When it was pointed out that the books were so valuable that anyone stealing them would be likely to incur a prison sentence the surprised and kind travelling man jumped in his van and travelled all the way to Aberystwyth to deliver my trailer and books to the Police Station there. The books have had rather a battering but seem very glad to be home!

  • Saturday 9th June 2012

    Little news on the book & trailer thefts. We did spot the vehicle on a closed-circuit TV camera; it was a grey Transit van and just took five minutes (early on Monday evening) to get in and out, towing my trailer.
    A customer just pointed out that other people are listing some of my books on Abebooks more cheaply than me (he was thinking about the stolen books). A quick search for the book in question, Plu Stiniog, showed ten other supposed-booksellers listing it. Actually not one of the listers actually has any stock! They are all listing from the ISBN agency's lists of books in print, then try to source the book if they get an order. As the publisher I control the supply (apart from thefts!) so I know who actually has stock, and by restricting the trade price I try to ensure that no-one offers it too cheaply. If you compare my listings with other sellers on ABE you can see who actually has books because real booksellers include a thorough description. These other listers are just stealing the basic information. Some actually say that the book is in stock - an absolute lie!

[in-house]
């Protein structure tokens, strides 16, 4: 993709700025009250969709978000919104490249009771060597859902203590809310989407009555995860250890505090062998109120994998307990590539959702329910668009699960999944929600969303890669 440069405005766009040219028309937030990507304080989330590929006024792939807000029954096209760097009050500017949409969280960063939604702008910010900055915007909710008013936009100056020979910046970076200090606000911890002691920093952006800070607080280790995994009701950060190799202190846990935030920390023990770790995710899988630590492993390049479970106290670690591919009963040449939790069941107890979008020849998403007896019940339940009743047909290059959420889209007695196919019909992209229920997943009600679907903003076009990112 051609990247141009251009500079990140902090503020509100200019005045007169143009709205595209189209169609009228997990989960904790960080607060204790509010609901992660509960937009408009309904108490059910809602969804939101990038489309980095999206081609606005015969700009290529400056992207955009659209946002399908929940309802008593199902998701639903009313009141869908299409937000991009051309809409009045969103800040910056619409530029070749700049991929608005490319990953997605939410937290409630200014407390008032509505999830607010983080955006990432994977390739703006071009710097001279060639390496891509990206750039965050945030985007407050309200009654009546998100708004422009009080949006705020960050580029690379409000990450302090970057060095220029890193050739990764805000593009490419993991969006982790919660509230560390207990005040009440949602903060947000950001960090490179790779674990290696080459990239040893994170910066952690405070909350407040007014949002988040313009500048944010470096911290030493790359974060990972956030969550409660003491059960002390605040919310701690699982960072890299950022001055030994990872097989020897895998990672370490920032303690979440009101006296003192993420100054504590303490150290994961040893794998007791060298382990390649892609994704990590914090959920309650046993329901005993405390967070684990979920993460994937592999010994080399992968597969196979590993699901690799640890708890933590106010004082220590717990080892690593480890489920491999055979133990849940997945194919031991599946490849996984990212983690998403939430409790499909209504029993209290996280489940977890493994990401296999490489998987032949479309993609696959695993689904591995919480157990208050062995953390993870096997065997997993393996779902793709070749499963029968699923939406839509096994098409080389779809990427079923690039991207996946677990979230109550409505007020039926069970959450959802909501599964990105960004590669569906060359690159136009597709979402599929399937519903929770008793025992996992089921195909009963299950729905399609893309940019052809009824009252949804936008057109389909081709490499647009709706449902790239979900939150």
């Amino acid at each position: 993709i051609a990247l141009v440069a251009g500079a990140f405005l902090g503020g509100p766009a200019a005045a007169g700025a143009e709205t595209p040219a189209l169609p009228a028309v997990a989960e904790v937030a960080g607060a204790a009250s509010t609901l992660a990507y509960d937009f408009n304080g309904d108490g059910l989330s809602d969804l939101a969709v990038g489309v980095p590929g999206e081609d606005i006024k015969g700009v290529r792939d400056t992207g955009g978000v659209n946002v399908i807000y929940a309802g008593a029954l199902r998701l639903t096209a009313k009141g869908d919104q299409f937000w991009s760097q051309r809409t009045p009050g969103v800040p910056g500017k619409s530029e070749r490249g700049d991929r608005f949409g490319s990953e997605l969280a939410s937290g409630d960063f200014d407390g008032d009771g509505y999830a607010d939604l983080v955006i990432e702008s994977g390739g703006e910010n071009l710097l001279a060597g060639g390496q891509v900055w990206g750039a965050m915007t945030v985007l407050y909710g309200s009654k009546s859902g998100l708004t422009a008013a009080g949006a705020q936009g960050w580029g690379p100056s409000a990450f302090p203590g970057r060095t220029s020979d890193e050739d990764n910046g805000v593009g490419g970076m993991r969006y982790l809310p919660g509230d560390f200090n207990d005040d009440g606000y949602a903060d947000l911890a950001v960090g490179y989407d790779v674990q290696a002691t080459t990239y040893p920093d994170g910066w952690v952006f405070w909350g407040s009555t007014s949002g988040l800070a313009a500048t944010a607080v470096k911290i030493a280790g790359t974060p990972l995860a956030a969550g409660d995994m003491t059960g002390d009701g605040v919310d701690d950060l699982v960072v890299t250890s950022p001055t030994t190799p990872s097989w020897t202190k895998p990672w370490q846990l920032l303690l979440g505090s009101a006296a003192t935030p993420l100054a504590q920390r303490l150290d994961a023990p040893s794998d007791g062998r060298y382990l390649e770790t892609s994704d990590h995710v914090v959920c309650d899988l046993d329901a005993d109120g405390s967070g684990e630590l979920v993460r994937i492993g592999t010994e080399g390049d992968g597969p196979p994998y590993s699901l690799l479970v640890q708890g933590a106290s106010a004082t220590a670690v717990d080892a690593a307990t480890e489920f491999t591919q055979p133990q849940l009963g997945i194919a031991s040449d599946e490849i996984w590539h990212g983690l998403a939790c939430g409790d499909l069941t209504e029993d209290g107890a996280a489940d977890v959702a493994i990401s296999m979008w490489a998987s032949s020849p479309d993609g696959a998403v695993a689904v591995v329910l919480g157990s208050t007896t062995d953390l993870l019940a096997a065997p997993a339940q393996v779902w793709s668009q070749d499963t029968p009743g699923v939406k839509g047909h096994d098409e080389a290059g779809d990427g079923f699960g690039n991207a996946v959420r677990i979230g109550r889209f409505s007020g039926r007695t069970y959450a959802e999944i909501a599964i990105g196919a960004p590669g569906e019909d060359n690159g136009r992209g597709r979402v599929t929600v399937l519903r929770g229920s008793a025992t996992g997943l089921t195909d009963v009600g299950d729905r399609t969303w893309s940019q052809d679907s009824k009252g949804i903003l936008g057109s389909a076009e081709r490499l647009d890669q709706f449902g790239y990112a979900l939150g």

• Wednesday 6th June 2012

    Over the weekend bandits stealing old steel shelving from my warehouse also took a trailer full of books. The stock from the Dutch Fly Fair had been stored there, ready for the BFFI. I can't imagine what a West Midlands scrap dealer is going to do with half a ton of fly-tying books, even if they include some of our beautiful leather editions. Reckon they'll just get dumped in the rain somewhere. However, on the outside chance that anyone out there gets offered some cheap fishing books…

  • Sunday 3rd June 2012

    A day of gardening yesterday - I got everything planted before a night of rain which will give them a good start. Now I can leave the assistant gardener to do the weeding while I try to sell some books.
    A wrecking trip out of Caernarfon on Wednesday was all the pollack fishing that I need, or want, for this year; a weekly meal of fish and chips is now assured.
    Two short evenings at the hill lakes were not quite so productive. At Gwyddior I caught lots of small fish, which is very unusual. Luke played the heron, stalking monsters in the shallows, spectacularly hooking and being smashed by two of them. A nightjar flitted past in the dusk but the hoped-for sedge hatch never materialised. The second evening, at the shepherd's pool, wasn't easy but did provide enough of the sweetest pink-fleshed trout for a fine breakfast. I still don't understand how this apparently acid environment supports calcium-dependant pea cockles and daphnia, and some (but only some) of the trout feed heavily on these, outgrowing their fellows in size and taste.